December 12, 2023

Viewpoints on software in research at the Gustave Eiffel University

Software Heritage, the persistent source-code archive: what is it and how to use it?

Interview with Céline Rousselot and Joenio Marques da Costa

On Nov. 13th, 2023, our ambassador Joenio Marques da Costa delivered a talk during a session of “Rendez-vous Data”, by “Data Univ Eiffel”, the data and software management cluster implemented at Gustave Eiffel University. This local cluster is part of the French national network of clusters dedicated to data management. This network is supported by the French Ministry for Higher Education and Research.
An interview with Céline Rousselot and Joenio Marques da Costa.

Hello Céline. Please, could you introduce yourself and explain what is your role?

My name is Céline Rousselot and I am a data librarian at the University Gustave Eiffel. I work at the “Open Science department” (in French “Diffusion des Savoirs et Ouverture à la Société”), which is part of the vice presidency for “Research and Innovation”.
I support research teams in managing and opening their datasets. I coordinate “DATA Univ Eiffel”, the data management cluster of the university.
In 2022, DATA Univ Eiffel integrates the French national network of clusters dedicated to data management “Recherche Data Gouv”. It provides training and support in data and software management, in order to raise awareness and to disseminate best practices to the research team. It brings together expertise from various departments and vice-presidencies: IT department, legal department, research and innovation vice-presidency, partnership and professionalization vice-presidency.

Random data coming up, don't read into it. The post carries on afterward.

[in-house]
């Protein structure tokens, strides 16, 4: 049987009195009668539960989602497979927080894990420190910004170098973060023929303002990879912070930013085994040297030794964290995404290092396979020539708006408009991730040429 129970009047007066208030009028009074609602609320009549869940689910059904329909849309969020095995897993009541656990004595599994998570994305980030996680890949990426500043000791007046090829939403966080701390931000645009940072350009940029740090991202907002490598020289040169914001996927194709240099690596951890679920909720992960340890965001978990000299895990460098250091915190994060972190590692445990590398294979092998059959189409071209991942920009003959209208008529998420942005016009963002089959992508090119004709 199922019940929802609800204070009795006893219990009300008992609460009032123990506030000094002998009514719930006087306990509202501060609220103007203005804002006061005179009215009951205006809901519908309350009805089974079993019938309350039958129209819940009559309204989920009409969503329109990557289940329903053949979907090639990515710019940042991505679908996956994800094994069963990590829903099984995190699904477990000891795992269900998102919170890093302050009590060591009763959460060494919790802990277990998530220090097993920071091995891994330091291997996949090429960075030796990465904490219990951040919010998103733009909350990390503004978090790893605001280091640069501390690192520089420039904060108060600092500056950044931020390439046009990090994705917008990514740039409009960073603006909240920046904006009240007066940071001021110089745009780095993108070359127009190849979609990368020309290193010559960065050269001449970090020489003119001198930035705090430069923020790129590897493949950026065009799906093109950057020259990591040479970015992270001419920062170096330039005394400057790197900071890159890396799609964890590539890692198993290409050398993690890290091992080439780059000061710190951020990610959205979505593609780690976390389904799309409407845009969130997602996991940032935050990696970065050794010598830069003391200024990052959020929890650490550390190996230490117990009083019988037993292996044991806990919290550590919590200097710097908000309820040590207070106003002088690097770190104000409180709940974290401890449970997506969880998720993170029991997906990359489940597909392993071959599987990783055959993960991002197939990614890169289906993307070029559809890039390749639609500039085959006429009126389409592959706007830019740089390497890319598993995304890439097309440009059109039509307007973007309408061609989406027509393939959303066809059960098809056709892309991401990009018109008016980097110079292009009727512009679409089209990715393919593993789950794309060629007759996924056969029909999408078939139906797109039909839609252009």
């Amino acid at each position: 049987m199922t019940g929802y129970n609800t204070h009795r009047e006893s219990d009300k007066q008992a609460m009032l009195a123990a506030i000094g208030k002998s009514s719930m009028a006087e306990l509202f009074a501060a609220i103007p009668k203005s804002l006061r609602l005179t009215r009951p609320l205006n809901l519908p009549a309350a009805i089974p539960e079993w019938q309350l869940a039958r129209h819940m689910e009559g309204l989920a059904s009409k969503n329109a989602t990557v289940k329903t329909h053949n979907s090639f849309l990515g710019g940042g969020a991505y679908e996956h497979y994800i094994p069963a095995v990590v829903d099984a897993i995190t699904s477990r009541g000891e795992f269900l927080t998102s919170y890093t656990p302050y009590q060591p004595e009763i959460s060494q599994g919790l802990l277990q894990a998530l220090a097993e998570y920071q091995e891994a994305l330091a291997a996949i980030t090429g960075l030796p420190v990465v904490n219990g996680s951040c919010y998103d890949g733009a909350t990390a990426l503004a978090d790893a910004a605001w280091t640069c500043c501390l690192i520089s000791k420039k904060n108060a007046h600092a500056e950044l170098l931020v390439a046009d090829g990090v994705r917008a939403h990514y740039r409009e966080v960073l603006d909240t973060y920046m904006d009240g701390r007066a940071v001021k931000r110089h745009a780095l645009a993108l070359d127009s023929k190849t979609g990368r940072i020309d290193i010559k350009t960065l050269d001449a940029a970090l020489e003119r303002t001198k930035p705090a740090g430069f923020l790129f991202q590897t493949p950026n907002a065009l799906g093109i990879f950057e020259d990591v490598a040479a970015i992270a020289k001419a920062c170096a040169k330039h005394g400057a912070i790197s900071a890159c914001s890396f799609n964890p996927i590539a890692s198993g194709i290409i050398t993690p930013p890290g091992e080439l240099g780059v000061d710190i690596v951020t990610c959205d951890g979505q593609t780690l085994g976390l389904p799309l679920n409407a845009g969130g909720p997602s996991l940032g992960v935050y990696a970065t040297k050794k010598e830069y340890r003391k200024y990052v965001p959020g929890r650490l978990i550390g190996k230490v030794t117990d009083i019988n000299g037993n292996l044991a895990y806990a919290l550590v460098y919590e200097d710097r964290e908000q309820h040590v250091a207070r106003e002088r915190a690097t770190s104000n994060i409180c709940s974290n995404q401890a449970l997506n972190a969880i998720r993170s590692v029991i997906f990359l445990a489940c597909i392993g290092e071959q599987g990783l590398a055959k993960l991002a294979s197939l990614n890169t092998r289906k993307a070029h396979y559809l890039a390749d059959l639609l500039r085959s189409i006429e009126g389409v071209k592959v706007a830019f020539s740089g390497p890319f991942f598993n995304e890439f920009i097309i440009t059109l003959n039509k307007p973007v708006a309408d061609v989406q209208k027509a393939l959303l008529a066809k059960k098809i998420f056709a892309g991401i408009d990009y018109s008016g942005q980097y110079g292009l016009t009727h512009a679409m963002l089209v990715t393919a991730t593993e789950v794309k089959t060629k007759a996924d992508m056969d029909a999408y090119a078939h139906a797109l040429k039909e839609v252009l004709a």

Hello Joenio. Please, could you tell us what is your role?

My name is Joenio Marques da Costa. At the LISIS lab (Laboratoire Interdisciplinaire Sciences Innovations Sociétés), I’m a research software engineer and backend developer. In other terms, I write research software to support the work of the researchers in the laboratory. Currently, I’m involved in 2 software development projects created and maintained by my team:
(1) CorTexT Manager ( – A data analysis platform for citizens and researchers in the social sciences and humanities –, and
(2) Risis Core Facility (RCF) – A software web platform for the European Research Infrastructure for Science, Technology and Innovation Policy Studies (RISIS) –

Joenio, why did you become a Software Heritage ambassador?

I became an ambassador because I’ve been following Software Heritage since its conception phase: I studied the topic of research software sustainability, visibility, preservation and recognition during my master’s thesis, published at the end of 2017: On The Sustainability of Academic Software: the Case of Static Analysis Tools.
So, when a friend from the LISIS shared with me the open call to become an ambassador, I decided to apply because I was already advocating in favour of Software Heritage within the lab.

Joenio, as an ambassador, which type of support can you provide?

As an ambassador, I can present the Software Heritage library, explaining its main goals. Thus, I can deliver live and practical demonstrations of the library’s features. I like to teach! As I’m also a certified The Carpentries instructor, I can apply my instructor skills to run workshops to discover how to teach good practices about software preservation, software development, software citation, open science, Free Software and how those topics can contribute to the whole scientific endeavor.

Besides that, I can contribute by writing documentation and discovering opportunities to link Software Heritage community with other communities to which I belong, such as The Carpentries, the Debian project or the Live Coding Community (i.e.: Live Coding is a Art and Technology community making art with source code), among others.

The “DATA Univ Eiffel” and the workshop series dedicated to data management

Céline, what is the target audience of an “Atelier de la donnée”?